Thailand has a unique culture, a blend of various traditions that make it so very different to anywhere else in the world. But a number of things separate the Thais as being Thai - language, religion, monarchy and perspective are the strongest of these.
The first thing that you will notice about the people is that everybody speaks Thai, a language brought with the Thai people from their origins. It is written however in a script that comes from sanskrit, as it was scholars from India that first wrote the language down. Luckily for those who cannot read the script the signposts across Thailand are slowly being converted to ones with roman script. Thai is easy to learn in many respects - it has no tenses, no definite articles and very little grammar. However it is tonal, so many words have a multiple number of meanings depending on how you say them. For the western student, this tonality scares many off, but most of the tonal words can be identified by their context, and the Thais will understand even if you get the tone wrong. Some however are a challenge - the words for 'early' and 'late' for instance are both the same word (sai) but said differently. You can also cause some great hilarity among the Thais when you mistake the word for banana with the word for penis (chuay).
95% of the population of Thailand are buddhist, with the remainder being made up of Muslims and Christians. But it is not quite so clear cut as this, as a lot of Thai people tend to cover their bases and acknowledge more than just buddhism as being spiritually important. You will see spirit houses outside of houses and buildings - an animist tradition that acknowledges the presence of ghosts (all Thais believe) and spirits in the land. There are still animist 'priests' that follow the centuries old traditions of these beliefs, in Isaan you can still have a traditional wedding that goes nowhere near the buddhist temple or the monks. Animist shrines celebrate the life forces of the forests, rivers and trees. It is believed that this animism is the original religion of the Thais prior to the arrival of Buddhism. Buddhism is predominant though, Lord Buddha himself is believed to have walked across Thailand. Most Thai men continue the tradition of entering the priesthood for a time, usually at a turning point or crossroads in their life. This service used to be for a season in the past, between crops, now it is normally a couple of weeks at the least. Women cannot be monks, but some take the white cloths of service and stay in the wat for a time. The monks of Thailand are held in great esteem and are respected. In the morning as dawn is breaking you will see the daily tradition of monks walking around the community and householders filling their bowls with food. This is not begging, the monks do not ask, they give the people an opportunity to generate positive karma by giving.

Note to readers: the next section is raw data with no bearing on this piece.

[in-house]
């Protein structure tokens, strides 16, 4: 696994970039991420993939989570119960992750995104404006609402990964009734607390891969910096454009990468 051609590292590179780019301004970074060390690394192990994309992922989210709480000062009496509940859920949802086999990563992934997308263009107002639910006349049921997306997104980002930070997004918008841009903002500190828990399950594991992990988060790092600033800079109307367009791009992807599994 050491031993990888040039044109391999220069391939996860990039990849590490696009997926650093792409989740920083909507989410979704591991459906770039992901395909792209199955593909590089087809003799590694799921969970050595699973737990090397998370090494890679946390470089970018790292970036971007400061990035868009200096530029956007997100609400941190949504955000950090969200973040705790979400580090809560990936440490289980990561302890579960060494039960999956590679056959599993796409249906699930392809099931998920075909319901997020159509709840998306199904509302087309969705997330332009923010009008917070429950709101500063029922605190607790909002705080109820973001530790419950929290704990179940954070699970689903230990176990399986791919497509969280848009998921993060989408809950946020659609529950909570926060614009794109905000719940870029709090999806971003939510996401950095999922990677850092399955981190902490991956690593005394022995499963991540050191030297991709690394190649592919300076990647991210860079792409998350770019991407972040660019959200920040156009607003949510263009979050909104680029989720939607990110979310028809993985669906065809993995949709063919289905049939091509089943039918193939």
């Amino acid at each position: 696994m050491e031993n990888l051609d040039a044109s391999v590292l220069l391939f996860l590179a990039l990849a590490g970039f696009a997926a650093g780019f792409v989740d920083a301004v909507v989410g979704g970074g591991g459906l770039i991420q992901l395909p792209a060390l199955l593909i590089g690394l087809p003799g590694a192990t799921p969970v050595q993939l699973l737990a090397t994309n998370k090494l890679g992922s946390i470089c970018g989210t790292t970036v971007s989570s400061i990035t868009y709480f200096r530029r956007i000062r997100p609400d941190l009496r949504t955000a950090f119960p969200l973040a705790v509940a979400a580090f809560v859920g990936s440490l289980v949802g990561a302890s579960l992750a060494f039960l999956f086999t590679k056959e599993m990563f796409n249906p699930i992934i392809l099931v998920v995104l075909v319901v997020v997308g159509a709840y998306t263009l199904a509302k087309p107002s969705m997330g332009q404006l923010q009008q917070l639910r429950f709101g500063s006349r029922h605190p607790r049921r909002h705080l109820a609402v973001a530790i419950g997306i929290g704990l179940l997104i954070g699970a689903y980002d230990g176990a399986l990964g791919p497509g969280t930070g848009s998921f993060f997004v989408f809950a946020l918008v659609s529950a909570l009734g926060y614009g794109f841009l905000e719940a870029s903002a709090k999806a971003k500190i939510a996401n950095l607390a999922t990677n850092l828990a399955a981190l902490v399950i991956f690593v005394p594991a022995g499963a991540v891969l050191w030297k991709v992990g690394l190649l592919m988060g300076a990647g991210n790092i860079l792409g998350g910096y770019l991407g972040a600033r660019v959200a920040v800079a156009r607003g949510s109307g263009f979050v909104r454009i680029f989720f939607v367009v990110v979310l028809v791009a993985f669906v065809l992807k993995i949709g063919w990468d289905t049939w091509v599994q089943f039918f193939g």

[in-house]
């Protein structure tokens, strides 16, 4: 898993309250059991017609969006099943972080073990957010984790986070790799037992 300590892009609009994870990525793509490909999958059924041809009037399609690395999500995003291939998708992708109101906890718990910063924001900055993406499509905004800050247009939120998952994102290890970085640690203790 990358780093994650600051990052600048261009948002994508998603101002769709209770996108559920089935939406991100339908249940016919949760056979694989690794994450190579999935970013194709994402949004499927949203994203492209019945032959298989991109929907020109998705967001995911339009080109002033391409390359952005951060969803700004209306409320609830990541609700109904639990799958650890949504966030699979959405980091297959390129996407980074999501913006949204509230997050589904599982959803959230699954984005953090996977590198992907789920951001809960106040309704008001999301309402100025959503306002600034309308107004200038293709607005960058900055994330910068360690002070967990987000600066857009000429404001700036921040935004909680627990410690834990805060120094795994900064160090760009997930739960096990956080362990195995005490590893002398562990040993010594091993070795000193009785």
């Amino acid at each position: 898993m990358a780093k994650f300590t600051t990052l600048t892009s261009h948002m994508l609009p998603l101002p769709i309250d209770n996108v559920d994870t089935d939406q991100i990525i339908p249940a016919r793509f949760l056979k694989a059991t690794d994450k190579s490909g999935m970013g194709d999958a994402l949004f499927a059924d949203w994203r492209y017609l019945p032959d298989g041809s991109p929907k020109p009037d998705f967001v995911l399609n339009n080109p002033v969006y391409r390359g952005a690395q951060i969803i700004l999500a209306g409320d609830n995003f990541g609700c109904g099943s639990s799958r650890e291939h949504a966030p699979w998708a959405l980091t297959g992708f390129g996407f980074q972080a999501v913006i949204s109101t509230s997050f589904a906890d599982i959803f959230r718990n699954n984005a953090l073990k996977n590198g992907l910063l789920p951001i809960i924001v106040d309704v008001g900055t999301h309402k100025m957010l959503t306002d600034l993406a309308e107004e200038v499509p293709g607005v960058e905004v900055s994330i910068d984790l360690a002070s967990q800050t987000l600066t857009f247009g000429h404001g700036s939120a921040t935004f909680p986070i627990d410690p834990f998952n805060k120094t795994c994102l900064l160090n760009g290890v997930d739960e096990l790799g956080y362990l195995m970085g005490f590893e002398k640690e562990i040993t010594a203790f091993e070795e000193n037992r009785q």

You cannot avoid the monarchy in Thailand, it is an intrinsic part of what has formed the nation. To a western mind the respect shown for the monarchy can seem to be extreme, but never misunderstand this love and respect for their King and Queen. King Bhumbibol Adulyadej, was the ninth of his line, and his predecessors had more than a token part in the forming of the nation. He has earned his place in history by being a benevolent and intelligent leader, leading the Thais through the great changes that have brought it to a successful country and economy today. The Kings of Thailand resisted colonialism and successfully remained the only country in the region to remain sovereign. The Kings built the irrigation systems that make Thailand one of the world's most successful agricultural producers today. It was the Kings who built the roads and the rail links. It was a King of Thailand that built the first cement plant. The Thais have a picture of the King, Queen and often a favourite historical King in their business premises, homes and public places. Go to see a movie in Thailand and you will have the national anthem played with pictures of the king. Stand straight and respect the tradition, these are not vain autocrats. The country is a constitutional monarchy, so the Thai King is politically only entitled to be a figurehead, but in times of strife like the coups and demonstrations only as far back as 1991-2 the people look to the King for leadership, and what he says is listened to. The present king is an avid jazz fan and plays sax and has composed some pretty good works.
There are a group of qualities which are very much a part of Thai culture that make the Thais who they are. They are best demonstrated using the thai phrases which describe them. The first is Mai Benlai, or 'not to worry'. This is an attitude that can drive a lot of visitors up the wall, but if you can relax and get into it it is very rewarding. No matter how big the calamity, or the problem, the Thai response is invariably 'mai benlai', not to worry. They still fix the problem, or address the calamity, but they do it without a lot of the stress or worry that westerners bring to a situation. The second quality is Krieng Jai, a term without an english translation. However it means that Thais try their best not to rock the boat. They will bend unbelieveably to make you feel comfortable. To a western eye it might look like deference, but it is deeper than that. It is seen most often in the standard Thai response to any question being 'Yes'. Saying No might challenge a situation too much!